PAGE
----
Perton Manor


Specialist Care for for People Living with Complex Mental Health Needs

Our Clients

 We look after people and their individual needs, not the disease they suffer from.

We think that true stories of some of our clients express the care we give better than explaining the disease.  Here are some case studies of our clients and how their wellbeing has improved while in the care of Perton Manor.  


Anon ‘Mr B’

Mr B was referred to Perton Manor after a failed placement. He had been very isolated for a considerable time: refusing to wear any clothing and unable to socialise with peers and staff because of his behaviours that challenge care, highly resistant to personal care interventions and intolerant of any form of touch or others in his environment.

After being admitted to Perton Manor, where he is supported by staff who have been trained in Capulet Care’s own model of care, ‘Metavasi Care’, Mr B was very quickly able to freely access the grounds; sit in social groups with his peers; was accepting of support from our highly training Metavasi Care Champions and began to demonstrate consideration of others – this, his wife informed us, is the real Mr B.

Mr B’s wife tells us that she now has her life back again; she is trusting of the care he now receives and enjoys quality visiting time with him.

At review, both his psychiatrist and CPN were overcome with emotion as they observed Mr B wearing his Bermuda shorts, T shirt and sun hat, covered in suncream applied by staff, sitting amongst staff and peers whilst eating an extra-large ice cream.

Mr B lives a better life in a Capulet Care Specialist Nursing Home.


Anon ‘Mr R’

Mr R was admitted to us presenting with complex behavioural and psychological symptoms of dementia: agitation; aggression; anxiety; distress; wandering across day and night. Whilst in a psychiatric unit, his behaviours were managed by use of level 3 observation (1:1 support); physical restraint, clinical holds and chemical restraint – anti-psychotic medication (Use of Force Act, 2018), with multiple very serious physical attacks upon staff reported. Mr R had remained, walking around the psychiatric unit for extended periods, both day and night, and had not been outside since admittance. Prior to being detained under the Mental Health Act 2005, his wife reported that he was used to being outside every day and enjoyed walking.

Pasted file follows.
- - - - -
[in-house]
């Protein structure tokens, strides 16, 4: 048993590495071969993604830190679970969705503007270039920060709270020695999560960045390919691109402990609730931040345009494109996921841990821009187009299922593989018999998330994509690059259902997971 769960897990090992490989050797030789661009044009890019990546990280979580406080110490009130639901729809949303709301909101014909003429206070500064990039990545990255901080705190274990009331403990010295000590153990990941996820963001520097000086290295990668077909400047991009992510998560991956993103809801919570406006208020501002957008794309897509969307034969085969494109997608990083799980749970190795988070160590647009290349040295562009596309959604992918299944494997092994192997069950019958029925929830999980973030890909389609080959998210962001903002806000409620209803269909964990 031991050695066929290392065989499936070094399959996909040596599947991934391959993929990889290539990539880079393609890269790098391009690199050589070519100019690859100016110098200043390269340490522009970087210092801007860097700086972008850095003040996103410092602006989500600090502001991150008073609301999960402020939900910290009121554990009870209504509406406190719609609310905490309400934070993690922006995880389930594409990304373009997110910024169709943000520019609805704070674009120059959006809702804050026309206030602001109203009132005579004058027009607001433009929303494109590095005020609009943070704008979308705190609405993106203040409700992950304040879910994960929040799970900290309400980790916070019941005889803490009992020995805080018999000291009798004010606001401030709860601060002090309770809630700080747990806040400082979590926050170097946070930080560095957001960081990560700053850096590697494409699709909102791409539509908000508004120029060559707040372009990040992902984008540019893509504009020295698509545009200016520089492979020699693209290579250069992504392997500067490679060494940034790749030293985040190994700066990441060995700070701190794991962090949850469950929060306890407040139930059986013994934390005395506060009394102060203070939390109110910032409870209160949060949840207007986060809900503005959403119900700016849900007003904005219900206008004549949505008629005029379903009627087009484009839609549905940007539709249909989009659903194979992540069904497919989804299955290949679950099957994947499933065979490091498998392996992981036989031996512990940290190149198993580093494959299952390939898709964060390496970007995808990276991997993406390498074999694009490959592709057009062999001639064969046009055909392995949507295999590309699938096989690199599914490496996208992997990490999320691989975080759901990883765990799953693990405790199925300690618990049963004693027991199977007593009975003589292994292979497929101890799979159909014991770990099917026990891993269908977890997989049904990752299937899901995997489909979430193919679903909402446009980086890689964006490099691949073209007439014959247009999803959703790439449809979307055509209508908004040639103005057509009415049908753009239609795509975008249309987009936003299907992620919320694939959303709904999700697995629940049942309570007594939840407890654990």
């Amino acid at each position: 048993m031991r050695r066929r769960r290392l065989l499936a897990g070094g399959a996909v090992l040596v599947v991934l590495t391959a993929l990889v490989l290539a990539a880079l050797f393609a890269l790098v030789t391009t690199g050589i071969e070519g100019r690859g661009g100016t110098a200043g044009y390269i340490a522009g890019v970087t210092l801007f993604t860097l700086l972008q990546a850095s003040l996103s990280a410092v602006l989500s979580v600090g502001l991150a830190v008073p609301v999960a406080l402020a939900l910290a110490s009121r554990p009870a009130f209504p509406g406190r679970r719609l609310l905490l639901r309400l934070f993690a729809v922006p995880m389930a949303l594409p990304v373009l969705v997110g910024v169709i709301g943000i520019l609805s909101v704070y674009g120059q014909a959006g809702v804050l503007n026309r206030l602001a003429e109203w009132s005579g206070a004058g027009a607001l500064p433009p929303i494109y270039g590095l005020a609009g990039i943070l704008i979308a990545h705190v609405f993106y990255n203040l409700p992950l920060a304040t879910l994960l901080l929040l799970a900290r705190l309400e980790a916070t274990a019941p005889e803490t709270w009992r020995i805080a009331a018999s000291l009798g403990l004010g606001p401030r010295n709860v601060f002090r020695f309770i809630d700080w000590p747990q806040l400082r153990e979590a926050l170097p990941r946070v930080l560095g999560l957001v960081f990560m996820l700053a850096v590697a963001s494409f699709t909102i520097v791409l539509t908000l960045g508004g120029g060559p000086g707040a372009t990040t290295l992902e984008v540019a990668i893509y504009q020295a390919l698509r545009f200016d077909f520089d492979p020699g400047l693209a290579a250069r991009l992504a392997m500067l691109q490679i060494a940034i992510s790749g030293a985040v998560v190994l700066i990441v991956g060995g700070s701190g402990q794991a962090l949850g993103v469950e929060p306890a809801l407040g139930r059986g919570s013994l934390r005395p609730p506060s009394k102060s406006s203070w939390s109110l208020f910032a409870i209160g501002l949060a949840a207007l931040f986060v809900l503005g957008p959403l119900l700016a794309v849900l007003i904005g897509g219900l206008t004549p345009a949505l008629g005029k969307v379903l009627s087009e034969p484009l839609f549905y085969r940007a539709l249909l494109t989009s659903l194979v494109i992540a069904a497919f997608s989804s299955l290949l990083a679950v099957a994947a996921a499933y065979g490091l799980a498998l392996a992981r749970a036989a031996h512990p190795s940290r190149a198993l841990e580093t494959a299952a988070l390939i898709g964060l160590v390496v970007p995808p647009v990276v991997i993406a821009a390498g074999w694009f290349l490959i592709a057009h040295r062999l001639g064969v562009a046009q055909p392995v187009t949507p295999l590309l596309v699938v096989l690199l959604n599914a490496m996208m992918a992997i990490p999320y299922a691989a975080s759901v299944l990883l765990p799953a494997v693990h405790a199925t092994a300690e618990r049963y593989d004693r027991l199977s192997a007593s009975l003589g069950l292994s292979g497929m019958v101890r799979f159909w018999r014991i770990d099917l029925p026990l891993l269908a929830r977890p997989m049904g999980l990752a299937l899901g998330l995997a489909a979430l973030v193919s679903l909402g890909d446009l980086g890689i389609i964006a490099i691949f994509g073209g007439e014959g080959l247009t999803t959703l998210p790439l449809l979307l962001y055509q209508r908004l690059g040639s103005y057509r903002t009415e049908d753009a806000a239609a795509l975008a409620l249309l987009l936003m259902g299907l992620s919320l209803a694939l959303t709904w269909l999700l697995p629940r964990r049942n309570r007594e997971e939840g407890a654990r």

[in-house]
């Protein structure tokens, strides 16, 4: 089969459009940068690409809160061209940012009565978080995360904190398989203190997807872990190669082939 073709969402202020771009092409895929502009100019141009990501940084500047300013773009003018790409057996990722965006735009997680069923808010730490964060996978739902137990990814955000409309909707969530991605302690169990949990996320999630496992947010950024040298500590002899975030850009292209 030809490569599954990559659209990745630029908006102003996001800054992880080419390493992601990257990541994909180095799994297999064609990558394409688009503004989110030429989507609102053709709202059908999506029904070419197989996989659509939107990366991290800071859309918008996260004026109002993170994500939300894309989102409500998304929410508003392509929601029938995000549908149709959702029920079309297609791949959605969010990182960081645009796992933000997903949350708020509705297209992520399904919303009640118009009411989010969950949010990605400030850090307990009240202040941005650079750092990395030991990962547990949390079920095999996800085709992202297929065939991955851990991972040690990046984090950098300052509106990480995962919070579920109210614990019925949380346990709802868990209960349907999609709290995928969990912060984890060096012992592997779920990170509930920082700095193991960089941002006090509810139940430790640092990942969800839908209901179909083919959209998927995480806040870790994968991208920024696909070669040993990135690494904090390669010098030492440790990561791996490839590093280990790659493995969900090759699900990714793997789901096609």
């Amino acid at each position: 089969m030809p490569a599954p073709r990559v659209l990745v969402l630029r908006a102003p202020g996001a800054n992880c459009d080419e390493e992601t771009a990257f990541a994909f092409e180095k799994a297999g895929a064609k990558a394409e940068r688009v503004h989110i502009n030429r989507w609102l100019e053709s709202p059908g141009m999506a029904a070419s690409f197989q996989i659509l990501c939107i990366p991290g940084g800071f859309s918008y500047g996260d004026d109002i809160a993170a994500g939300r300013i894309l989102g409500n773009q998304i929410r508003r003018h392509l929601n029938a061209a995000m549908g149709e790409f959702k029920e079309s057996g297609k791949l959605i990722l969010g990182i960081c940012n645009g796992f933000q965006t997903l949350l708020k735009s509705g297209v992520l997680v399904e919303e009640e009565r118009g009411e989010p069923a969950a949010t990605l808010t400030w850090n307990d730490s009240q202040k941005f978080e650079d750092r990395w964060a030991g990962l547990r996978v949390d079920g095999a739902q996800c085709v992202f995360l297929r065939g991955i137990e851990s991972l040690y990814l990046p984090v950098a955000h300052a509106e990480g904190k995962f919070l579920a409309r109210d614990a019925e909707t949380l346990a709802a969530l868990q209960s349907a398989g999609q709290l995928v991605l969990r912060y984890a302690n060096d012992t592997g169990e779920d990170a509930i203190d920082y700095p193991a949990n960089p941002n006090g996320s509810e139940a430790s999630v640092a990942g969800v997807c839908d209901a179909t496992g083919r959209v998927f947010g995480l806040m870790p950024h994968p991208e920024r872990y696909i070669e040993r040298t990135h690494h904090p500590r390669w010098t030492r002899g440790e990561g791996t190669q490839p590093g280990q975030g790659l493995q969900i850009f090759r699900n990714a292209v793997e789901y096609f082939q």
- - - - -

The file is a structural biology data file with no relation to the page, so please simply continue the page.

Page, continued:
Mr R. was admitted to one of Capulet Care Specialist Nursing Homes with a 24-hour level 3 observation package of care. Initially, Mr R. presented with extreme anxiety when staff initiated therapeutic touch or entered his personal space, and with extremely aggressive behaviour prior to personal supported care interventions. Our internal specialist team were utilised to risk assess and evaluate, then form agreed approaches to trial. Using highly skilled staff and multi-professional approaches, different methods of support were utilised, intending to increase Mr R’s feeling of being in control of what was happening to him, and to enable him to express himself, in his time, in his way. Over time, Mr R. became accepting of supportive touch and appeared to understand, agree, and participate in what was being communicated to him i.e., personal care, increasingly accepting of staff actively supporting.

The practice: Level 3 (1:1) staff built trusting and formative relationships with Mr R. enabling him to feel he has control over what is happening to him, using choice to maximise this. Skilled staff used built relationships to communicate in a person-centred way, including our own ‘Afi therapy’ (touch therapy), so that Mr R. was informed and participated in the process of personal care, in his own way and in his own time. Mr R. falls under management of a Multi Disciplinary Team who meet 6-weekly to discuss behaviours, employ therapeutic interventions, and have safely reduced his antipsychotic medication.

The outcome:  Mr R. continues to present with wandering behaviours across day and night, with slight improved night-time sleep. Skilled staff have used his wandering behaviour to occupy him; to enable long walks in grounds and visits to local community. Whilst Mr R. continues to require 1:1 support across 24 hours, with 2:1 support as risk assessed, trained therapeutic approaches and support have resulted in greatly reduced need for chemical and physical restraint. Mr R. has increased in weight; he participates in activities, enjoys time outside with his wife and expresses himself in a person-centred way. (Equality Act, 2010; Health and Social Care Act 2008 Regulation 13; Human Rights Act 1998; The Mental Capacity Act, 2005; Nice Guidelines NG10, 2015)